At that point, I thought it was just because I so exhausted, but I was taking ice baths at night because that was less painful than not being in a bath of ice, and it just kind of went downhill from there. I realized I had to really change the way I was moving or how I was managing it. It got worse after he passed away, because we were doing Nearly 90 2 all the time, all the time, and after a year working on it and doing it over and over and over again, it just finally was too much. When we premiered Nearly 90 2, I didn't warm up at all before the show because I couldn't move. I was just sitting in a chair, crying. Yeah, I kind of blocked that out. That's what happened. But it is such a gift, that piece, because even though he's been gone two years, I've been learning from it so much, and it's changed the way I've danced.

Tell me about that.
I started taking Alexander [Technique]. I was in even more pain because it was breaking down so much of the stuff that I was using to hold myself together. So then I was like, I have nothing. [Laughs] I started going to a yoga back-care center, which was fantastic. It's on 28th Street. Yoga Union Center for Backcare & Scoliosis. I just started taking care of myself better and learning how to breathe. Also, partly because Merce wasn't there, I didn't push myself in the same way in class. I started to figure out how to use class as a warm-up and how to get myself set up better for the day. I can see it. I just saw the Ocean film, which we did right after I joined the company full time—my body looked so different. Watching that now I'm not embarrassed by it, but I'm like, Thank God I don't still look like that. It was just before it got really bad, and I can see it building.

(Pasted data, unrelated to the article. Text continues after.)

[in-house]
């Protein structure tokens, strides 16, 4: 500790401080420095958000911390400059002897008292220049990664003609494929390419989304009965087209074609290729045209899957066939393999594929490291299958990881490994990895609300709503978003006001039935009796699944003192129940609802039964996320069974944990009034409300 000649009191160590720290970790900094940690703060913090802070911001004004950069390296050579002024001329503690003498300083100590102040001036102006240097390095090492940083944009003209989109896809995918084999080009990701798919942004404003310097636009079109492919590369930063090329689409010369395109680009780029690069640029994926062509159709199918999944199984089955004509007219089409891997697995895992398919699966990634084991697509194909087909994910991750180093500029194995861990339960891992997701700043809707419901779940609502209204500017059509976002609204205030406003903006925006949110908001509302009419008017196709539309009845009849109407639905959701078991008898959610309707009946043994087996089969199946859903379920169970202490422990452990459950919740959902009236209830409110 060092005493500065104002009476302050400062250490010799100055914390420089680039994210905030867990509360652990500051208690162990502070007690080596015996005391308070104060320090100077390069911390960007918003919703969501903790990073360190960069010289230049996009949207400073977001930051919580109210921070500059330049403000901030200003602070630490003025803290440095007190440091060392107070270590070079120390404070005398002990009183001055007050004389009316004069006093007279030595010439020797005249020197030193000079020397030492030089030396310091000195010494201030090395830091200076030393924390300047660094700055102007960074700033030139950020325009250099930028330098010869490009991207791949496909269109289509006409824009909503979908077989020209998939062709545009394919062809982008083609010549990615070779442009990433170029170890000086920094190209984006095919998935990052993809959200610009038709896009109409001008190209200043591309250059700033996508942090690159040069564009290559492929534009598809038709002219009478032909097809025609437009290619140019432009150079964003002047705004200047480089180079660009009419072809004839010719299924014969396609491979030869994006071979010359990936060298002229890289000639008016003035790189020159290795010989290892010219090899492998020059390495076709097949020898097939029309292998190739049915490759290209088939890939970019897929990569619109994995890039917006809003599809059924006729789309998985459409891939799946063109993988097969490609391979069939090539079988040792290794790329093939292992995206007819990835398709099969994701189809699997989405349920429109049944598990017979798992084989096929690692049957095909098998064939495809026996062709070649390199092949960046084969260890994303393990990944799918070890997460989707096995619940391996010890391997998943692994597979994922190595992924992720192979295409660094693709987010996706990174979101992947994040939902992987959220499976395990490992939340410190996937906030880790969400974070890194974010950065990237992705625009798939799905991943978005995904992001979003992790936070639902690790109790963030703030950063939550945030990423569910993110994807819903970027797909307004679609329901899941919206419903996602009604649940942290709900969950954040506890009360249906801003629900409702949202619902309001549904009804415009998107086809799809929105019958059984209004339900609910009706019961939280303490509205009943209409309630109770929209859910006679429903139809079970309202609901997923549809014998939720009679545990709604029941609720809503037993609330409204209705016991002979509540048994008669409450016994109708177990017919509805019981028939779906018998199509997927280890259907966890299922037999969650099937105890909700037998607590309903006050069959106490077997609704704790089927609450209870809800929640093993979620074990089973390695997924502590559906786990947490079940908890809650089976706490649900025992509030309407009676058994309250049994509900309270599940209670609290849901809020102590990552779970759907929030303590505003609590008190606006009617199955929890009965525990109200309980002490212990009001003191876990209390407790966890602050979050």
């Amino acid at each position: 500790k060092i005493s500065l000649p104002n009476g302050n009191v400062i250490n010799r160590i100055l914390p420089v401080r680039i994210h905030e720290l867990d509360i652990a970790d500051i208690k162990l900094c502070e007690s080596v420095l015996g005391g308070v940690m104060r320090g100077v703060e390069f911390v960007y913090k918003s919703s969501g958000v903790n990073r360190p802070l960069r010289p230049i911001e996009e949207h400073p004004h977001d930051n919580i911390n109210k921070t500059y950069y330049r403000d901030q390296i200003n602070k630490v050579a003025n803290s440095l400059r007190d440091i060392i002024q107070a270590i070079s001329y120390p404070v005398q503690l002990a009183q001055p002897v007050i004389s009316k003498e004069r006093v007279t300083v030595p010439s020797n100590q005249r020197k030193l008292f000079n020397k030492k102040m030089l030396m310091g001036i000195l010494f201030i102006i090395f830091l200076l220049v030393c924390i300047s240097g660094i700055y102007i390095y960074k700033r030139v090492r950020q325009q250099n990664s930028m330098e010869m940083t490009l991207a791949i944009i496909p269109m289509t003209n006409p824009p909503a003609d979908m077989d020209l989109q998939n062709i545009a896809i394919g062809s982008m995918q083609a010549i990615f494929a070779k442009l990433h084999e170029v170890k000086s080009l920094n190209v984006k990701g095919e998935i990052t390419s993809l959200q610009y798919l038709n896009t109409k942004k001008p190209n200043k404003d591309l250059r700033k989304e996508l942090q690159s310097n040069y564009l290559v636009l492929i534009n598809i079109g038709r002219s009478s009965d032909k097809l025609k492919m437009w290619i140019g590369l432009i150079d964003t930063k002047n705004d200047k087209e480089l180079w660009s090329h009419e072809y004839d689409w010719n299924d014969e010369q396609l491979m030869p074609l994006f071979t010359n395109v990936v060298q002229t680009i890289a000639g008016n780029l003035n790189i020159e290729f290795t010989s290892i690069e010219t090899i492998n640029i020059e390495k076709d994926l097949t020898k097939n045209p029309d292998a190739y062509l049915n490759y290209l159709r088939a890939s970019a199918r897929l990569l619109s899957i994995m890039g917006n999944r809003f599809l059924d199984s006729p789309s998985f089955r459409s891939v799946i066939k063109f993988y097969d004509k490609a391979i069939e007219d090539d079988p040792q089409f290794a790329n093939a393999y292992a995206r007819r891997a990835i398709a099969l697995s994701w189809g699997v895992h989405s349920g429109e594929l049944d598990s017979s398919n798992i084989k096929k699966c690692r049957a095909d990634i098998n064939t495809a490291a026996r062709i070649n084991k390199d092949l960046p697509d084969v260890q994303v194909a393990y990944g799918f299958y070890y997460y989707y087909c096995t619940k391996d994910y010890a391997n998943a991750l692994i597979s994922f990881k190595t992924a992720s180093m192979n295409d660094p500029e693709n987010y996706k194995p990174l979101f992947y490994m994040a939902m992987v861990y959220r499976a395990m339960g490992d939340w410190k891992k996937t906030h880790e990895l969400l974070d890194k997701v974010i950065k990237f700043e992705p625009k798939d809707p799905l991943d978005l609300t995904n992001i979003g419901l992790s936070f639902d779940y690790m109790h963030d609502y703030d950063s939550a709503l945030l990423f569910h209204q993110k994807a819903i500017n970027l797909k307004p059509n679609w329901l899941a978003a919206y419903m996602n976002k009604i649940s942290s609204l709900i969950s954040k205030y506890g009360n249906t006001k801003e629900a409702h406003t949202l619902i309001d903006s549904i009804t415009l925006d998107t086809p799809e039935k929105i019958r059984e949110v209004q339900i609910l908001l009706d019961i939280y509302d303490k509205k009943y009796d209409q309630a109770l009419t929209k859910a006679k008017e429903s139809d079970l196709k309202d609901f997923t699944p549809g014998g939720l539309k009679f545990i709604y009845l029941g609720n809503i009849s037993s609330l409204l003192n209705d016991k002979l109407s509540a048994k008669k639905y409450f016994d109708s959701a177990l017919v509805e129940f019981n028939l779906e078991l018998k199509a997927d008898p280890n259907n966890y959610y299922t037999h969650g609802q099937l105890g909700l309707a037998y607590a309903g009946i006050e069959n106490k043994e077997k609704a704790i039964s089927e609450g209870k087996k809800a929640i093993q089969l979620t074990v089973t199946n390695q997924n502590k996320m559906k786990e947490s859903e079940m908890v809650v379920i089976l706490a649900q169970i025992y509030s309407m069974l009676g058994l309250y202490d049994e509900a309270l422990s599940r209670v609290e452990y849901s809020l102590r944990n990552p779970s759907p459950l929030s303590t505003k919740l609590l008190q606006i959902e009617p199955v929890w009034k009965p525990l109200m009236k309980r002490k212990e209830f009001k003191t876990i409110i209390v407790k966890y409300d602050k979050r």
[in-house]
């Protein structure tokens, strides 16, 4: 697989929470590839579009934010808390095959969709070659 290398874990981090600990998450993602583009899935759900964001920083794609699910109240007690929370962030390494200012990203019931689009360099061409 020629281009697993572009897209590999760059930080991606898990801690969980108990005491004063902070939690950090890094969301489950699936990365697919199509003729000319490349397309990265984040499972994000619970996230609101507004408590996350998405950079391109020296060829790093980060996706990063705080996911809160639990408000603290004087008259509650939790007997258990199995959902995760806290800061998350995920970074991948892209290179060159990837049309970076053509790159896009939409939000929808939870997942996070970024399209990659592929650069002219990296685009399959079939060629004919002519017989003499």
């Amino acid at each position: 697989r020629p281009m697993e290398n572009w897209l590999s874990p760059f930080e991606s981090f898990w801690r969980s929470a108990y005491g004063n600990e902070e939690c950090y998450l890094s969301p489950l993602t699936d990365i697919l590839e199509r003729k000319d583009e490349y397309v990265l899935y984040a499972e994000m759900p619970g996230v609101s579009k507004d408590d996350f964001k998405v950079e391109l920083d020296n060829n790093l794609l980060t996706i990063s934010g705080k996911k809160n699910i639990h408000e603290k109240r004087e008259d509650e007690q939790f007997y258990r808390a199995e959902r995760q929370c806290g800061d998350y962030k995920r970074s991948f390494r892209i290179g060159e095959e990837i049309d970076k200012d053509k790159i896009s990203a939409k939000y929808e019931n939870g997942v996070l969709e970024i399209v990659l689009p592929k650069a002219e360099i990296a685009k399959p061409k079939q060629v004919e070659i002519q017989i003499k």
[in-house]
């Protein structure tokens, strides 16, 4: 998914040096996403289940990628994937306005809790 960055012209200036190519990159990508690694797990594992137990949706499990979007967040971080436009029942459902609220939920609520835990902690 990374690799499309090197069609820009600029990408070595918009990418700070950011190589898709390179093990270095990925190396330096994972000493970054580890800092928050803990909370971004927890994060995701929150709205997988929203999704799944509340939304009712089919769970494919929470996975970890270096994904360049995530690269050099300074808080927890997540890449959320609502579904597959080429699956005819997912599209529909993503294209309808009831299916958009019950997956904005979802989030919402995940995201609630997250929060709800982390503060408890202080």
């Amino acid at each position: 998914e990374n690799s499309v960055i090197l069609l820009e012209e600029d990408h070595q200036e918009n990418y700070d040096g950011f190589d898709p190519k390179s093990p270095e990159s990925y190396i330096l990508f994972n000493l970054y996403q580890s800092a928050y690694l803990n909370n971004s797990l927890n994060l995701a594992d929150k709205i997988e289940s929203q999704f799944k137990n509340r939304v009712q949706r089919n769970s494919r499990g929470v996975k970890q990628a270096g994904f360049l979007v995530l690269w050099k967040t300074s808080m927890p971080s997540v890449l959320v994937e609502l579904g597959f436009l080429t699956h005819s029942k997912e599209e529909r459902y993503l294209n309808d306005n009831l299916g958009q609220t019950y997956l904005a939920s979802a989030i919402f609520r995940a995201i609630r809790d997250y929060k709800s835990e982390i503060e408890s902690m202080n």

Can you see tension?
Tension and muscles built up in the wrong places. I'm just holding on in so many different ways to keep myself together. I found more ease. I'm still as stressed out, but I feel less stressed in different ways.